Day 85 Mon 13 June: What a fantastic prospect, a virtually traffic free first half of the day, following what must be the longest stretch of flat, smooth(ish), cycleable promenades in the country. From Brighton Marina to Littlehampton, via Shoreham harbour. Plus, I had a trick up my sleeve. I was going to fool The Wind. By setting off in an easterly direction for the first 3 miles back to Brighton Marina, where the temporary Inshore Lifeboat Station is hidden amongst thousands of yachts, behind high security guerilla-proof gates, The Wind would stick to its compulsive hindrance syndrome tendency (CHST) and swing around to the east for the day. Alas, The Wind is too clever. I knew it wasn’t going to work when I realised I’d reached Brighton ILB at around 20mph without pedalling much. Thanks Mark/Rusty Steel, for meeting me before dashing off to work on your other boat. The “Thundebirds are Go” style floating boathouse with speedy maintenance hoist is most impressive. Good luck with the new Station.
Meanwhile, back on Brighton Promenade, the cunning West Wind was waiting. By standing on the pedals to produce weight assisted max torque, I was able to reach just over half of my earlier eastbound average speed. Such a strain is not wise and cannot be maintained. Standing up only increases drag. Daft ‘though it may look, the low profile crouch, chin on stem, hands down on the drops, spinning a high cadence, is much more efficient into a relentless wind. So that’s how I spent most of the day.
Shoreham Harbour A&ILB Station is big. Very big. Biggest? Arguably. Mark, Full Time Mechanic, disagrees. He thinks Tenby’s is bigger, so it probably is. Nevertheless, this one is a monster. Would you like to have a virtual tour? Not sure if this will work but try clicking HERE . Climbing the 100+ steps from the ouside ground level to the crew room, twice, would have been enough exercise for one day. Thanks Mark (FT Mech) and Sam (crew) for the helpful comments and advice about the Glass Bridge route. Just what I needed to get me straight back on the totally exposed sea wall, all the way to Littlehampton. Oh for the wheels of a few dangerously close friends. Where’s my wind-shielding peloton?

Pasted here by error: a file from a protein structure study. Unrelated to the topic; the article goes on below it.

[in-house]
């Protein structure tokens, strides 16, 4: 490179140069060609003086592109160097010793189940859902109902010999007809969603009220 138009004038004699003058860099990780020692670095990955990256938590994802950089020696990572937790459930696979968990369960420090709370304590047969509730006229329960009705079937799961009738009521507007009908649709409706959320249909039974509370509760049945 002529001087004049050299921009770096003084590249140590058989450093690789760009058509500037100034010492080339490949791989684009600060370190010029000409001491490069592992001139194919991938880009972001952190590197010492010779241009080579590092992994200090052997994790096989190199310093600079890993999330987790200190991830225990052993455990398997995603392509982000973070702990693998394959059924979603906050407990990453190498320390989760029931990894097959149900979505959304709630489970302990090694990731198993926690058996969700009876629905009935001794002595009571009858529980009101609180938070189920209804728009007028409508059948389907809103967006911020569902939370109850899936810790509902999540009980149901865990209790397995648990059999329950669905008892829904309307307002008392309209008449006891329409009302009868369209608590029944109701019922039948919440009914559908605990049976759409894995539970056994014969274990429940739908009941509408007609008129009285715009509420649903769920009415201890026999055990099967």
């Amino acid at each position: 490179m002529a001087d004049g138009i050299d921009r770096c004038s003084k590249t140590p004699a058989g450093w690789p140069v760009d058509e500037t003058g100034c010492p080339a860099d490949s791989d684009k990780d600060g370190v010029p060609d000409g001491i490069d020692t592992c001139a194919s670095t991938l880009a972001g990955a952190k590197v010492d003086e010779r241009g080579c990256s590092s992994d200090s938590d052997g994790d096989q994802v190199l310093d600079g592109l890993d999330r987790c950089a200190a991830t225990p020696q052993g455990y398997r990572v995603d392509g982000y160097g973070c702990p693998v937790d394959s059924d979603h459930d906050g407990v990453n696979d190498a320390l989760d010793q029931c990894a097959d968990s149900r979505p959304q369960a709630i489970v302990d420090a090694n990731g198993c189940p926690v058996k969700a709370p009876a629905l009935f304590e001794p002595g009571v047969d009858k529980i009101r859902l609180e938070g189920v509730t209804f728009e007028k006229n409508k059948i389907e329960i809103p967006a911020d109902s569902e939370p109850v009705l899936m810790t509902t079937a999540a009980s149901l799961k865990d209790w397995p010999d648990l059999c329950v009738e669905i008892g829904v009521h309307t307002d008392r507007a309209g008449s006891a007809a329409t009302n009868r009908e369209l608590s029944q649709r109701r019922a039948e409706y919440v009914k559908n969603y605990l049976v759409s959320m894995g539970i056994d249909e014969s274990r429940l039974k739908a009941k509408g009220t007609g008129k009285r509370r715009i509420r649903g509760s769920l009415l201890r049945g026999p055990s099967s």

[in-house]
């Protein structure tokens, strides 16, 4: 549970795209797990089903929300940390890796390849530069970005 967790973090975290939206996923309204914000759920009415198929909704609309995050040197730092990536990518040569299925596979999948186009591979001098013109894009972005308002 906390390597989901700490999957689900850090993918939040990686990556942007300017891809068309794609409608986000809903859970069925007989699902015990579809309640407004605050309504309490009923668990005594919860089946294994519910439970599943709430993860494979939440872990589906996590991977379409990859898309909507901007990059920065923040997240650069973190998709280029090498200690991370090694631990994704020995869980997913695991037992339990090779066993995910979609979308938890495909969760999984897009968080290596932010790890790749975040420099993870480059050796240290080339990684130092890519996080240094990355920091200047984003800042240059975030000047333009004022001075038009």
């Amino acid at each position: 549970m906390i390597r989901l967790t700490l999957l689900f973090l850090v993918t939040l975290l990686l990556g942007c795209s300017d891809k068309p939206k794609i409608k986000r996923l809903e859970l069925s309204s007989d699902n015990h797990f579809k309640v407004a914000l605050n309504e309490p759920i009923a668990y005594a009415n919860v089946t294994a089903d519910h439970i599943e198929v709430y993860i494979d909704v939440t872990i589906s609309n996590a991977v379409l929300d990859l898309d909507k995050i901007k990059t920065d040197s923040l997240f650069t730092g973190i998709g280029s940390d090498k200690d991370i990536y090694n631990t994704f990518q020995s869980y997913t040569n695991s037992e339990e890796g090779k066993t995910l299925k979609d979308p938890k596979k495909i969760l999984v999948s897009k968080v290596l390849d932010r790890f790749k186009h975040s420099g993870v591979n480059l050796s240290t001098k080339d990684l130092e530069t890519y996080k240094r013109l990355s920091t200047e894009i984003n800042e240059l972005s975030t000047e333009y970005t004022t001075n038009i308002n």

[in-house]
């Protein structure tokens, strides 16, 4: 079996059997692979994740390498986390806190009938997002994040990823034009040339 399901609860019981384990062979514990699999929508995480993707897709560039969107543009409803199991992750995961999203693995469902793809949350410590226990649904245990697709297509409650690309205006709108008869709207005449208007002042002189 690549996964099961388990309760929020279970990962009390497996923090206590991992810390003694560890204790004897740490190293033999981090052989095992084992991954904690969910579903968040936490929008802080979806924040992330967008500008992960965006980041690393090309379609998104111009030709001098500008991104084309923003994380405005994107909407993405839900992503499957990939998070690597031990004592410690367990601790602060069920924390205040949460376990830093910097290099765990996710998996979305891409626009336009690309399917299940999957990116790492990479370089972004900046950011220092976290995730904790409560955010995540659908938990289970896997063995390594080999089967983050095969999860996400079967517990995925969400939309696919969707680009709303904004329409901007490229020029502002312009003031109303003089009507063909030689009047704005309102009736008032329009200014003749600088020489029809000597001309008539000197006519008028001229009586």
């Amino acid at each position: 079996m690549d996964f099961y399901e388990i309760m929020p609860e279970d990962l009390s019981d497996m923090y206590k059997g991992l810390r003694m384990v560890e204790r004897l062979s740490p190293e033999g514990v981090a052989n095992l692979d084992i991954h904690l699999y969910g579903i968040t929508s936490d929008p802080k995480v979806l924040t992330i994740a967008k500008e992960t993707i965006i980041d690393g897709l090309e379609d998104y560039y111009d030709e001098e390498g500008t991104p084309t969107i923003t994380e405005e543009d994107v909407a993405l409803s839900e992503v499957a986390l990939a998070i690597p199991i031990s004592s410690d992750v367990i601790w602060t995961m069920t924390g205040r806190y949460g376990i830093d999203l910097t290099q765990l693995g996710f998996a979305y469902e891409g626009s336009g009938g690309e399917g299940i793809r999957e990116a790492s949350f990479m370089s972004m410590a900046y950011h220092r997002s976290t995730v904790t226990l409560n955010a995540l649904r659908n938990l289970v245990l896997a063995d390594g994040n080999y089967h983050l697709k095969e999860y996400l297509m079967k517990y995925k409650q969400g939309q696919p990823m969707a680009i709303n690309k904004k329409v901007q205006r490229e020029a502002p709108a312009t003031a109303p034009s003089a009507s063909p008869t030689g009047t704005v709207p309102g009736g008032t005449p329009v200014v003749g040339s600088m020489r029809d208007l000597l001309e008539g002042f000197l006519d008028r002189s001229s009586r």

Littlehampton ILB Station is one of seven stations operating a lifeboat funded by viewers of the BBC television programme Blue Peter. As well as providing local search and rescue coverage, crew members also provided humanitarian help during flooding in East Pakistan over 35 years ago. More recently and much more locally, their regular calls to assist boats in distress, day and night continue. Many thanks to Geoff, the boat house manager, for the cheery welcome. Best wishes to the crew, all busy at their regular jobs today, with their pagers on their belts.
Most of the last 20 miles to Selsey, today’s destination, were more sheltered. Alas, I decided to trust Little Garmin to lead the way. After 3 wrong turns down idyllic country lanes which had a habit of fizzling out at a private cul-de-sac or tyre-biting stoney track, I switched off the offending navigational aid. Garmin is clearly not from ’round ‘ere. I needed some local, insider information. And that’s when I stumbled into my saviours of the day, the Family Strudwick. Thanks for encouraging me to go against my instincts and to retrace my route, heading north for a few miles to discover the main road from Chichester to Selsey, via the longer but much easier way.
Tomorrow, Selsey All Weather Lifeboat Station